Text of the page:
By Simon Ebegbulem
IGARRA—IT was like a carnival recently as thousands of indigenes of Igarra Kingdom in Akoko Edo Local Government Area of Edo State, both at home and in the Diaspora, converged on their ancestral land to celebrate the stanzas of the 228-year-old Aba drum, one of the unique events that mark the Irepo festival.
Irepo is one of the oldest festivals in Nigeria celebrated by Igarra people of the state and the ancient drum goes into hibernation after the festival with no mortal, except members of the Eziakuta Opoporiku family, who are the custodians permitted to sight the drum until another six years.
Igarra monarch reveals significance: The Otaru of Igarra, His Royal Highness, Oba Emmanuel Adeche Saiki, explained: ”We are celebrating the Irepa festival where the Aba drum dance takes place. Ihe Irepa festival is celebrated once every seven years according to our local calendar, but it is six years in the normal calendar. And the Aba drum is one of the events that are the highlight.
“The significance of Aba drum is that Igarra is ruled through the age groups. It is during the Irepo festival where the Aba drum is played that a new age group comes up and all other age groups move to the next level. This Opoze age group members, who are the celebrants for this very Aba drum dance, will now graduate to the council of elders, then a new age group will come up.
Each of these age groups, they all have their responsibilities in the community. The senior is called the Opoze group and they are the ones graduating into the council of elders. The main duty of Opoze group is to control all other groups under them and also enforce any law passed by the community.”
No rituals: Asked if sacrifices were usually made to herald the ceremony, HRH Saiki stated: “No sacrifice is made, but when we discover any problem or challenges in the community, we embark on some sacrifices to stop such challenges. We immediately take actions that will appease our ancestors which is normal. I will say that the Aba drum is as old as Igarra itself. It has been long. The drum is special because all the age groups must dance to this drum.”
I’m contented to witness another Aba carnival— Chief custodian
The Akuta of Igarra, Chief Charles Shanu Aiyelabola, who is the chief custodian of the Aba drum, being the eldest son of the Eziakuta Opoporiku family, also told NDV: “It is a drum that signifies age grouping in the town. We have six age groups in the community. We have one between 19-21 years, we call the youths who belong to this category Obofafo, and they are errand boys.
“Another one, we call them the age groups that dig graves; the next one is the one that dresses the corpses, that is their duty. We have the Opoga group, when they are promoted, they call them Opoze. This Opoze are the lawmakers in this town and whatever laws they make are taken by all the groups. I started beating this drum in 2011. I am the custodian because I am the head of the family that keeps the drum.”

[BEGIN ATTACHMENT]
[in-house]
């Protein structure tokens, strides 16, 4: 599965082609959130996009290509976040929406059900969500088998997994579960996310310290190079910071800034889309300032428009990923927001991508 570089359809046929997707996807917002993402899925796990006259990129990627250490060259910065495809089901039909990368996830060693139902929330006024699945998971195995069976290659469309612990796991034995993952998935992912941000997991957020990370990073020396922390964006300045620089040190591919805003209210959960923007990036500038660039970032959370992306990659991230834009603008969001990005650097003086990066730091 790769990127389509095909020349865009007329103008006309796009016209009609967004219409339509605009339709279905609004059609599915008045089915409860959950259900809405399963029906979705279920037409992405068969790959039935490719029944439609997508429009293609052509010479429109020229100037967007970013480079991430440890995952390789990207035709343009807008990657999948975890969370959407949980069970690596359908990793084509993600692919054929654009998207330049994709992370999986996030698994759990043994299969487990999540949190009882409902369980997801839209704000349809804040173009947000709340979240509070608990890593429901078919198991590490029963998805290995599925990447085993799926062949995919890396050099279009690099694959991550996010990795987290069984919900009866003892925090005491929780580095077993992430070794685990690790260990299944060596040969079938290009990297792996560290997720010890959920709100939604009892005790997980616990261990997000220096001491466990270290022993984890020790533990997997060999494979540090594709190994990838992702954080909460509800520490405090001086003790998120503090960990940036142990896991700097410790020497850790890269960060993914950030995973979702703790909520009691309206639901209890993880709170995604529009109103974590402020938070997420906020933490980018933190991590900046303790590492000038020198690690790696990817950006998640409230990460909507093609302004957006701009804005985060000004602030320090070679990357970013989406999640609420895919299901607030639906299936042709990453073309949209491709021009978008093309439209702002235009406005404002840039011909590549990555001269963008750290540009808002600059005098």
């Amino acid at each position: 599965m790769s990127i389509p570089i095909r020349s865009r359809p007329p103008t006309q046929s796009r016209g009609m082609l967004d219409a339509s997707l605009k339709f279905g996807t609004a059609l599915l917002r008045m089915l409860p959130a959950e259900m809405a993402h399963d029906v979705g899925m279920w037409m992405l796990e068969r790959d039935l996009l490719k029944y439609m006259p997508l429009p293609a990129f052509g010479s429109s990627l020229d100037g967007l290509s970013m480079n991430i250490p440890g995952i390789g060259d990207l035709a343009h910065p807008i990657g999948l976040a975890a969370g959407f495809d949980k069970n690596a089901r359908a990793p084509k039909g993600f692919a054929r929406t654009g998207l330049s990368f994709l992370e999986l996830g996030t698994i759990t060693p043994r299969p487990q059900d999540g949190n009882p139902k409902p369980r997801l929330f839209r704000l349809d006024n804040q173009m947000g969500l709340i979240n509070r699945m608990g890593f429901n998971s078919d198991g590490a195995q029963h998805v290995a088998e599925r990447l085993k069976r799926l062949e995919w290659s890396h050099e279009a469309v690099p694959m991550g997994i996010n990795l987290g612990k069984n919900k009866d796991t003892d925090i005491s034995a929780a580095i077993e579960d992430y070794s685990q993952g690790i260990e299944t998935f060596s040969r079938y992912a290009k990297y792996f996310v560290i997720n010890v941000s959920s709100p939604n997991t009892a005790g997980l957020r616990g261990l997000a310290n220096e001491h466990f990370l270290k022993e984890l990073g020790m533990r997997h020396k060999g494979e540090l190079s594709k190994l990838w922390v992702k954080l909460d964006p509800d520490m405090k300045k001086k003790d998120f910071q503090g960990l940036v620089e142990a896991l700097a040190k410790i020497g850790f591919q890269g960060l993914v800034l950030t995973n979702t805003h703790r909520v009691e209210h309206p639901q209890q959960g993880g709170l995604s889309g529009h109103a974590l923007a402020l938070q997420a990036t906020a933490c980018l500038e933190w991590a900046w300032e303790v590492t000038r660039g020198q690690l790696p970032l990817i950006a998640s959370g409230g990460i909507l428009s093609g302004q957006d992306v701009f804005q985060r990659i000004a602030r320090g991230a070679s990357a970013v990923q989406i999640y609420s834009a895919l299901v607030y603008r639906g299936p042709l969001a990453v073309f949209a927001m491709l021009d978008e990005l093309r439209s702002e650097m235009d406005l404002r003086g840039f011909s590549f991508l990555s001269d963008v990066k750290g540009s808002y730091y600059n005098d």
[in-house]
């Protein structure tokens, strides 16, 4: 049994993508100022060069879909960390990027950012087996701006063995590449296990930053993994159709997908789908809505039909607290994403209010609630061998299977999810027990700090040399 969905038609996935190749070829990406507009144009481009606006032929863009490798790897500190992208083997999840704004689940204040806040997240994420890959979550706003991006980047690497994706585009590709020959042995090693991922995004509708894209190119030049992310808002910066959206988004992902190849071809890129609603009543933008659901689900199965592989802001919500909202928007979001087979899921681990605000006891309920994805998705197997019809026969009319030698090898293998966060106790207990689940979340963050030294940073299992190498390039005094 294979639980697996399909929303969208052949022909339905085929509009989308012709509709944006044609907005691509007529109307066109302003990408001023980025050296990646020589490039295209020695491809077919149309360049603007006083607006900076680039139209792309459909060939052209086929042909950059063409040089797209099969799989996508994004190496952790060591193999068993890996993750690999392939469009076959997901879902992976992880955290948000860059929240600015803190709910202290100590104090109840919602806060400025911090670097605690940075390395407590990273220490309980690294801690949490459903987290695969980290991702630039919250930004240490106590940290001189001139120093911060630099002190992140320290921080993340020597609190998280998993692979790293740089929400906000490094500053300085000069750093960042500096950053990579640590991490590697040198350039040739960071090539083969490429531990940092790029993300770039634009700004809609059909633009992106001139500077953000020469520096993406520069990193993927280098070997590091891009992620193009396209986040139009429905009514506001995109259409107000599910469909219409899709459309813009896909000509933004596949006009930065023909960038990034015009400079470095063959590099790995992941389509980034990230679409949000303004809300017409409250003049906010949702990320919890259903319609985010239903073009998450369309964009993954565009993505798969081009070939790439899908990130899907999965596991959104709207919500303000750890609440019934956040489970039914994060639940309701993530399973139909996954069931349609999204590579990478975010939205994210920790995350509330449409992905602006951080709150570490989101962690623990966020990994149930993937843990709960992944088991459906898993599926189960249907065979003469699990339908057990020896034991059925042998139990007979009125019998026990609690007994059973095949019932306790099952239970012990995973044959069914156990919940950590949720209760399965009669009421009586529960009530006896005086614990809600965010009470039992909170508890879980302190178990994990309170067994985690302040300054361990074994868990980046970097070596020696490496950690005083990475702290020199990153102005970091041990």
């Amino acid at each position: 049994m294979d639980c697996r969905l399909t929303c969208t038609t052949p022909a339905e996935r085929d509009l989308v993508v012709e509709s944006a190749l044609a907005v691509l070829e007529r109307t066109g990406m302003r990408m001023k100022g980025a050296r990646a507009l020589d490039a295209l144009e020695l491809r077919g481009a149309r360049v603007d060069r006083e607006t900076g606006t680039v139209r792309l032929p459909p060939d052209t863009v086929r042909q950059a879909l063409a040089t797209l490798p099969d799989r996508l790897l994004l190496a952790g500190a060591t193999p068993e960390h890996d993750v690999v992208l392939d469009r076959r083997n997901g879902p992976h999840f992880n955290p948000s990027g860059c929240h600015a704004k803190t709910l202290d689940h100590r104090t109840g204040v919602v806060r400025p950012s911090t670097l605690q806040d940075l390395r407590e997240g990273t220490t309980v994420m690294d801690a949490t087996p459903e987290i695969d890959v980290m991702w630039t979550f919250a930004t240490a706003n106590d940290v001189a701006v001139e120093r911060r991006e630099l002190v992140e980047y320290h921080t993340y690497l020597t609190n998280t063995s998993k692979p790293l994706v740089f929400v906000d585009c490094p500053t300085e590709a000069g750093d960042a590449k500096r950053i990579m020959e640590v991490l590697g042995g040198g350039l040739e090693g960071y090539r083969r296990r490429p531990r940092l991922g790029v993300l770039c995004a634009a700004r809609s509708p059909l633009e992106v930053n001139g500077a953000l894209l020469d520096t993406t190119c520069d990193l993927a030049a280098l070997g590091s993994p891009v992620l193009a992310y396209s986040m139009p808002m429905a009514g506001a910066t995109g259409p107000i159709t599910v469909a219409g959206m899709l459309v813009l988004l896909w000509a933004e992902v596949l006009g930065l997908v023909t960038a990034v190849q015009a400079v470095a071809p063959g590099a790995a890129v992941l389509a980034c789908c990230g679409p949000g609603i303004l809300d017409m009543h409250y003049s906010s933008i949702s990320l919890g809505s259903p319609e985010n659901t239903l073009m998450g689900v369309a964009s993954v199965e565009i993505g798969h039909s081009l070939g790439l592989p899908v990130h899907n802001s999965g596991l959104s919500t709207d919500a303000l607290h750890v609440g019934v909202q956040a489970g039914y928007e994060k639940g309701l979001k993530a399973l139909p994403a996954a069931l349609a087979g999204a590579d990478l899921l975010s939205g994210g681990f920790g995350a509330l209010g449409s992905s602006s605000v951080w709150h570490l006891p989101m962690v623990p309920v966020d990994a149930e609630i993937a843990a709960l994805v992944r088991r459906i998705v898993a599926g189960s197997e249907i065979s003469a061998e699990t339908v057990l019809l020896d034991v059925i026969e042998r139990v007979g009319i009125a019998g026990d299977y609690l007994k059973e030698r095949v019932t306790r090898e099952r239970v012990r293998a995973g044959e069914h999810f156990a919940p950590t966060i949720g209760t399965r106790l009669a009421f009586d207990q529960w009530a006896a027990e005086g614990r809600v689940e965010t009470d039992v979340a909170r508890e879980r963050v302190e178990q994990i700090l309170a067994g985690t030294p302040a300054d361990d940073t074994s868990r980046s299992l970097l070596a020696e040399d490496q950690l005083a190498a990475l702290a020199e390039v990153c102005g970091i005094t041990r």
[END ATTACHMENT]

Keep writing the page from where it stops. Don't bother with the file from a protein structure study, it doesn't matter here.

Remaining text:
Aiyelabola disclosed: ”And you cannot beat the drum unless you are a bonafide member of the family. The protection of this drum comes from God, the drum is sacred. Nobody can bring out this drum before the six years interval. I feel happy that I am alive to witness it after six years. After it is beaten, it returns to its home and nobody can see it again, only the custodians and the custodians cannot go there without any reason. Like I said it is a sacred drum.”
At this year’s festival, NDV observed that the thumping of the drum elicited wild celebrations as all the age grades danced to its pulsation. Only the custodians of the drum stood on the rock where the drum is beaten. It is a taboo for any stranger to get close to the drum. Chief of Staff to the Edo State Governor, Mr. Taiwo Akerele, who is a descendant of the Eziakuta Opoporiku family, said the event was significant to the people of lgarra, especially those graduating from one age group to another, adding: “The festival is a unifying event for the people of lgarra and the grand finale is the beating of the Aba drum.”
After dancing to the beguiling rhythms of Aba drum, every family in Igarra takes their friends and visitors home to eat pounded yam signaling the end of the festival until another six years. As expected the Chief of Staff to the Governor treated Comrade Shaibu and other members of the state Executive Council with deliciously prepared pounded yam and assorted soup at his Pope Francis Avenue country home in Igarra.
We‘ll take Aba drum to another level—Obaseki
The state governor, Mr. Godwin Obaseki, was represented by his deputy, Comrade Philip Shaibu, who graced the occasion with other members of the state Executive Council and the Speaker of the state House of Assembly, Alhaji Kabiru Adjoto. “This is a beautiful culture that needs to be celebrated by the people of lgarra as well as all Edo people and should be a rallying point for all of us so that we can collectively woo more tourists to come and invest in the state and enjoy our rich cultural heritage,” Obaseki said.
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